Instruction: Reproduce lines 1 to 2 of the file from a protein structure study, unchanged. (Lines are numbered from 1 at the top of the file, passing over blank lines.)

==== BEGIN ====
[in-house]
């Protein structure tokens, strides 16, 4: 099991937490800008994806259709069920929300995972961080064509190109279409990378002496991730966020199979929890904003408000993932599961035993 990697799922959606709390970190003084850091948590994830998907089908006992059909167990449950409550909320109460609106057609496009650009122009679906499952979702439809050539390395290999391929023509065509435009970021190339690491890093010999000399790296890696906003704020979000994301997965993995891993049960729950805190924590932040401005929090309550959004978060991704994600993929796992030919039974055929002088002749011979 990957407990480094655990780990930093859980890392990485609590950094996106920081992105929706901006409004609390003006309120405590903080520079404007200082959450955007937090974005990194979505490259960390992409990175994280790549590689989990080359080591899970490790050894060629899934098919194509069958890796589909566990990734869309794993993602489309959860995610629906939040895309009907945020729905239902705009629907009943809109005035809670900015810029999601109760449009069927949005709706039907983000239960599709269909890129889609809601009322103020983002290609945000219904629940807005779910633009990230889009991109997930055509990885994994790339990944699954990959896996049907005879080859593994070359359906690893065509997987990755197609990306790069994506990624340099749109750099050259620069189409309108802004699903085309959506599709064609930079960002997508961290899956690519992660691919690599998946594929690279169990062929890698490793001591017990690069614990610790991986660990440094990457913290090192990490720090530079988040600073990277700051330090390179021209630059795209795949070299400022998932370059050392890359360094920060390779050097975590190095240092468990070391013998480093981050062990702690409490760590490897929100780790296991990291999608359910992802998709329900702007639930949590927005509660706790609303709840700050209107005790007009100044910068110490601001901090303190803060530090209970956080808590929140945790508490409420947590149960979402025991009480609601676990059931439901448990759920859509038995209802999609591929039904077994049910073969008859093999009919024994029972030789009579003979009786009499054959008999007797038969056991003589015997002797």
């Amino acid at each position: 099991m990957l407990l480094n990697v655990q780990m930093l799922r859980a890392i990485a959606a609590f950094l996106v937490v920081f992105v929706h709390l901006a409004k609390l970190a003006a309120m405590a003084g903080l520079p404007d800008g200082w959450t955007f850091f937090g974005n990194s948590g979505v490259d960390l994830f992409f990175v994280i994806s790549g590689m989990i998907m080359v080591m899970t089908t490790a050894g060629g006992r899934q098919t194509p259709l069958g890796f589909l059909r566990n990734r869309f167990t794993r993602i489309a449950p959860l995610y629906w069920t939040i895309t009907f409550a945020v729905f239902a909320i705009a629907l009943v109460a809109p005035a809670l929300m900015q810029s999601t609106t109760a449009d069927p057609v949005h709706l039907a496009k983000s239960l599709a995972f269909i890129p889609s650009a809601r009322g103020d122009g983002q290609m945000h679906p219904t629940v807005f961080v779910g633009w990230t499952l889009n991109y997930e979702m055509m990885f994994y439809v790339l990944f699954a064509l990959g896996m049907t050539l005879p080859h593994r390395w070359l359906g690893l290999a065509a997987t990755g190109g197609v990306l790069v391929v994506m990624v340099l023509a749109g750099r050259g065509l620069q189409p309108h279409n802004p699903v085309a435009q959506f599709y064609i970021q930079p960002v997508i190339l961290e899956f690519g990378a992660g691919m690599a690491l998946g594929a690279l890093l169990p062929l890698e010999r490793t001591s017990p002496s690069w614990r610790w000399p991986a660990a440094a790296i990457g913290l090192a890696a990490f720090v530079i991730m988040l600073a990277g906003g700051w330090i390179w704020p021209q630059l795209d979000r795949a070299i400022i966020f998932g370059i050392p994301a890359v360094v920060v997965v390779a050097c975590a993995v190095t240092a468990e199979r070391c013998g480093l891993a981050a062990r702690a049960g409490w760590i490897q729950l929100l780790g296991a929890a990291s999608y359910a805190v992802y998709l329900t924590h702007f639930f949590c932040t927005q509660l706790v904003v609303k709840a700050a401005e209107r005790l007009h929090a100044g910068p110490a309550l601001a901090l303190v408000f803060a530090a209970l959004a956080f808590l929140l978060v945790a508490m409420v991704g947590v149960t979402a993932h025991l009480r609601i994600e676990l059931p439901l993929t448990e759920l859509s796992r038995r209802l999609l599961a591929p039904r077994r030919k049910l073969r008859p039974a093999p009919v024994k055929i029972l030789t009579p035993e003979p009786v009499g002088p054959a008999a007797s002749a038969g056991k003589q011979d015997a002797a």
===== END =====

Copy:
[in-house]
């Protein structure tokens, strides 16, 4: 099991937490800008994806259709069920929300995972961080064509190109279409990378002496991730966020199979929890904003408000993932599961035993 990697799922959606709390970190003084850091948590994830998907089908006992059909167990449950409550909320109460609106057609496009650009122009679906499952979702439809050539390395290999391929023509065509435009970021190339690491890093010999000399790296890696906003704020979000994301997965993995891993049960729950805190924590932040401005929090309550959004978060991704994600993929796992030919039974055929002088002749011979 990957407990480094655990780990930093859980890392990485609590950094996106920081992105929706901006409004609390003006309120405590903080520079404007200082959450955007937090974005990194979505490259960390992409990175994280790549590689989990080359080591899970490790050894060629899934098919194509069958890796589909566990990734869309794993993602489309959860995610629906939040895309009907945020729905239902705009629907009943809109005035809670900015810029999601109760449009069927949005709706039907983000239960599709269909890129889609809601009322103020983002290609945000219904629940807005779910633009990230889009991109997930055509990885994994790339990944699954990959896996049907005879080859593994070359359906690893065509997987990755197609990306790069994506990624340099749109750099050259620069189409309108802004699903085309959506599709064609930079960002997508961290899956690519992660691919690599998946594929690279169990062929890698490793001591017990690069614990610790991986660990440094990457913290090192990490720090530079988040600073990277700051330090390179021209630059795209795949070299400022998932370059050392890359360094920060390779050097975590190095240092468990070391013998480093981050062990702690409490760590490897929100780790296991990291999608359910992802998709329900702007639930949590927005509660706790609303709840700050209107005790007009100044910068110490601001901090303190803060530090209970956080808590929140945790508490409420947590149960979402025991009480609601676990059931439901448990759920859509038995209802999609591929039904077994049910073969008859093999009919024994029972030789009579003979009786009499054959008999007797038969056991003589015997002797």